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Should You Take Away a Senior’s Car Keys?



Should you take away a senior’s car keys?

Seniors are usually reluctant to give up their car keys and recognize their inability to drive safely. To them, their ability to travel freely is a symbol of their independence — and it may be one of the last they have. The experience may be somewhat traumatic for them.

People age differently with varying levels of physical ailments and cognitive awareness. Some symptoms are serious enough to significantly impair driving. Some 19 seniors are killed and 712 injured in car accidents each day. Here are a few factors to consider that may indicate it’s time to give up the keys.

  • Vision problems – Driving ability can be hampered by conditions like cataracts, macular degeneration, and diabetic retinopathy. As one ages, the ability to perceive depth, judgment of speed, poor night vision and increased sensitivity to bright lights can hinder the ability to drive.
  • Lack of physical ability – Driving requires strength, dexterity, and flexibility to handle driving a vehicle. Trouble changing gears, inability to look over one’s shoulder and range of motion issues can all pose a problem. Some adults who are older may even experience drowsiness during the day.
  • Diseases and chronic conditions – Seniors who have Alzheimer’s disease, severe diabetes, Parkinson’s disease or sleep apnea may put their lives at risk by going behind a steering wheel due to impaired memory, decision-making, and cognition.
  • Medications – People taking medication to treat their conditions could find themselves with unpredictable side effects, which may be dangerous or risky. Certain medications slow down a person’s reaction time and may cause drowsiness. At least 75 percent of senior drivers take one or more medications, while two-thirds of them aren’t aware that side effects can impact driving.

Warning signs that mean it’s time for the talk

There are a few warning signs that indicate it may be time for a senior to consider giving up their keys. These include:

  • Difficulty driving at night or reduced peripheral vision
  • Erratic driving such as changing lanes abruptly, failing to use turn signals, or drifting on the wrong side of the road.
  • Getting lost on familiar roads.
  • Failing to notice cars or pedestrians, or trouble reading street signs.
  • An increase in near crashes and traffic tickets.

How to have the conversation with your loved one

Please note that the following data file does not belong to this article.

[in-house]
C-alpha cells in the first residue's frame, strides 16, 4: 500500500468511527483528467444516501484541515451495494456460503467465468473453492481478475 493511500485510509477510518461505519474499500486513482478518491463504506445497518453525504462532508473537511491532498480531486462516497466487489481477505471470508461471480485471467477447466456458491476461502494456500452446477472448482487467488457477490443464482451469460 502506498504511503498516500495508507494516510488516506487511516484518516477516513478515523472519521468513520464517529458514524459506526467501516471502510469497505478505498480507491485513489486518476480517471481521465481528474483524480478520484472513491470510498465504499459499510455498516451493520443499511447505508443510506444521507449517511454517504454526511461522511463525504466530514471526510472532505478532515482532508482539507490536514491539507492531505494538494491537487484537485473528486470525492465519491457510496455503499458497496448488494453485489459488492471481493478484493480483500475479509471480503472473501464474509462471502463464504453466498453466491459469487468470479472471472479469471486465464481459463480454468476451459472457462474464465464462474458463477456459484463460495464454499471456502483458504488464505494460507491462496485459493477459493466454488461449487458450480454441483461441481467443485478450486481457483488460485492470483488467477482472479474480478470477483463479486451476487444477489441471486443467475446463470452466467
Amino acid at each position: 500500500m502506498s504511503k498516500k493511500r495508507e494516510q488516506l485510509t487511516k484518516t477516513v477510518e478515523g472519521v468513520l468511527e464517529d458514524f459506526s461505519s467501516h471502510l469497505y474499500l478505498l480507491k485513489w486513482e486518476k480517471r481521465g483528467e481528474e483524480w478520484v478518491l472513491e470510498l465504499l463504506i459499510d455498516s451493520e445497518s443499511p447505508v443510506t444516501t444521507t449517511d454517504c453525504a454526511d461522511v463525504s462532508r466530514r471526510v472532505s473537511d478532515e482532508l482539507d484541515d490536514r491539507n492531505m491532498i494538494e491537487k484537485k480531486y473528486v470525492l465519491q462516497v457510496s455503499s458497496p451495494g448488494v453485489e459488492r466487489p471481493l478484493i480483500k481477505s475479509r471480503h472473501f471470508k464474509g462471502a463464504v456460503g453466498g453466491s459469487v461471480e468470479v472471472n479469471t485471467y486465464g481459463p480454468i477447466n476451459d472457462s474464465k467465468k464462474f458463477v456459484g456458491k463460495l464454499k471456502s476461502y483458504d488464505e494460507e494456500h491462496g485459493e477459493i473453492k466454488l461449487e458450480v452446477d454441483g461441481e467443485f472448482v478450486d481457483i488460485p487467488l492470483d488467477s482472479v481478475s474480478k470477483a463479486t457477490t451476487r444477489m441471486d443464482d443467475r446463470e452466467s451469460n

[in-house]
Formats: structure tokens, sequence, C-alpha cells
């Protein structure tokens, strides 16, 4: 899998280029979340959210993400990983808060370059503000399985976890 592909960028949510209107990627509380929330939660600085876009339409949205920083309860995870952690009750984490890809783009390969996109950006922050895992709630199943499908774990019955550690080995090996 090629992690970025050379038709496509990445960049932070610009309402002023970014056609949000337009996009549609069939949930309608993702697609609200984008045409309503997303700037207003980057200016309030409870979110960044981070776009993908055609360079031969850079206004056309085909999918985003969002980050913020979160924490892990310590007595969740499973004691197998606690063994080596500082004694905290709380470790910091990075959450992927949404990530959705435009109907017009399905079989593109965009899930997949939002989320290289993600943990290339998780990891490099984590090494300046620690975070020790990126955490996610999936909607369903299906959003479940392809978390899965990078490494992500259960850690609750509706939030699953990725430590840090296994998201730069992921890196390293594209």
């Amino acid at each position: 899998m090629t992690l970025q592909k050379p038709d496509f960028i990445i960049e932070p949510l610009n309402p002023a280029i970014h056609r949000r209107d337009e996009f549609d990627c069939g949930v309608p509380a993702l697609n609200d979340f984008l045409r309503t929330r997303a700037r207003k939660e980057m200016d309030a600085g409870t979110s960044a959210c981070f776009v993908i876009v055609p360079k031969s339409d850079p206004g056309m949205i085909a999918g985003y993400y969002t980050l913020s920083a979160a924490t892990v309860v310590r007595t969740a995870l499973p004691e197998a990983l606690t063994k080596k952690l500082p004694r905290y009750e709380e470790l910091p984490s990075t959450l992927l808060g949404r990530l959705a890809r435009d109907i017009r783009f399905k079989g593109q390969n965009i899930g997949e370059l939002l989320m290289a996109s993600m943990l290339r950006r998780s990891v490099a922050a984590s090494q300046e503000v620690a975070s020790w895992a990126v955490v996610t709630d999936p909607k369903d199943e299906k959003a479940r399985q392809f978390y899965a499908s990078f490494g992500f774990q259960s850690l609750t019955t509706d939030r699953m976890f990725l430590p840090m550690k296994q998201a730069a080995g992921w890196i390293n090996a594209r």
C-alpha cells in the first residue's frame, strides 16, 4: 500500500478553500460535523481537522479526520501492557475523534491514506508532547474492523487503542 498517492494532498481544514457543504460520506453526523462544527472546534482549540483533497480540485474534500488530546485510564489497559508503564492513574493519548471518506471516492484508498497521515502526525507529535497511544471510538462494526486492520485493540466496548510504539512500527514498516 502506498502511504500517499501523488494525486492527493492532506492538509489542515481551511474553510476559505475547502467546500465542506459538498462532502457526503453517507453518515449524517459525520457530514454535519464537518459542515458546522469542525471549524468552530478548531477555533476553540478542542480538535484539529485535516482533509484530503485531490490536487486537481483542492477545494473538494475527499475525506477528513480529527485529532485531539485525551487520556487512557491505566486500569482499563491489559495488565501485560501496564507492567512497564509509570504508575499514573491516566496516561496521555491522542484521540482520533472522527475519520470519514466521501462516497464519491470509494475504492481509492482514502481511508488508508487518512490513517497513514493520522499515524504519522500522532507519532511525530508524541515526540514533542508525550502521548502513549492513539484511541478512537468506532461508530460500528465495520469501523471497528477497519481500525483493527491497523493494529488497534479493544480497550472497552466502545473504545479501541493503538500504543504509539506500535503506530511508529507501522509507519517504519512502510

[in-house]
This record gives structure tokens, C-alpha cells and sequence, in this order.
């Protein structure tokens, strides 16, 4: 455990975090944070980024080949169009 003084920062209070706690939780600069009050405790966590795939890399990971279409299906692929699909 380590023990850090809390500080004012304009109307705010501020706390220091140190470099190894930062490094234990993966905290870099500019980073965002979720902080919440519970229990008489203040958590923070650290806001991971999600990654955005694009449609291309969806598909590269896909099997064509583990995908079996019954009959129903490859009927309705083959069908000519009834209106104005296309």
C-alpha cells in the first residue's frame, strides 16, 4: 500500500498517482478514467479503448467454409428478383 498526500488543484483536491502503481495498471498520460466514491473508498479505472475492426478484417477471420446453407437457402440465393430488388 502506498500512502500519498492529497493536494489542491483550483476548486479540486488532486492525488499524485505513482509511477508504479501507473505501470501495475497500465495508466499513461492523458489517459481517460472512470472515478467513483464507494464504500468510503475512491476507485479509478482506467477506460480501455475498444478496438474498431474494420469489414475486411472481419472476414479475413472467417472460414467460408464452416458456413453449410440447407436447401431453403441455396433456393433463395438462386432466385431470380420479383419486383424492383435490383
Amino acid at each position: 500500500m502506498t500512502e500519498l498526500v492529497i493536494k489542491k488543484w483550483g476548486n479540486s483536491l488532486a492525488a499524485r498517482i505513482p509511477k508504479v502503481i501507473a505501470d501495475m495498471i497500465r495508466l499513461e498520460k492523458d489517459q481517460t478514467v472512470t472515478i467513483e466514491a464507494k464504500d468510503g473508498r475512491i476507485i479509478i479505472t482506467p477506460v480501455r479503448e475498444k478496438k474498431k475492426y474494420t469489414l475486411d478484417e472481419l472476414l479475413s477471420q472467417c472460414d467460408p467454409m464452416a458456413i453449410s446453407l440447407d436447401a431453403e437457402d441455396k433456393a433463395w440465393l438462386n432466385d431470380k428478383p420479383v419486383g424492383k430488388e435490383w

One of the most difficult conversations you will have with your loved one is about giving up their car keys and no longer driving. This suggestion may be faced with objections and resistance. Remember to keep a soft and empathetic tone to ease tension and frustration. Your loved one isn’t likely to give up the keys if the discussion becomes heated.

Keep the discussion honest and supportive. Be sure to convey your concern about their safety. This will help your loved one realize that the aim of taking their keys away is not to control or demobilize them, but rather to ensure their safety. You may also want to advise them on alternative ways they can be transported, without compromising their independence.

Alternative transportation for seniors

  • Public transportation
  • Transportation networks such as Uber or Lyft.
  • Certain cities offer shuttle services specifically for seniors to help them get around town.
  • A senior-specialized service such as Envoy America that vets “Driver Companions” with background checks and an extensive screening process.

These transportation options would allow seniors to retain some independence and allow them to age in place. Maintaining independence and aging in their own home help improve a senior’s life expectancy and their quality of life. Consider getting your loved one a medical alert system which can provide them with emergency assistance while in the home and on the go as they utilize these alternative transportation options.

What to do if a senior insists on keeping their keys

Some seniors will not oblige and insist on keeping their keys. In this situation, they can consider getting a new car with several assistive technologies to improve their awareness and make their driving experience safer. Technology options that would benefit a senior include: automatic breaking assistance, rear-view cameras, rear cross traffic alert systems, blind spot warning systems, and forward collision warning.

Alternatively, they can consider installing an in-car medical alert system. Bay Alarm Medical’s Split Secnd in-car medical alert system can signal emergency personnel and transmit crash data immediately after a crash. It can also be used to provide the victim’s medical information to personnel, and provide location tracking to family members.

Fortunately, technology and resources have made it easier than ever for seniors to retain their independence. Safety devices, vehicle technology, and alternative transportation are easily accessible options that are valuable tools in keeping your loved ones safe.

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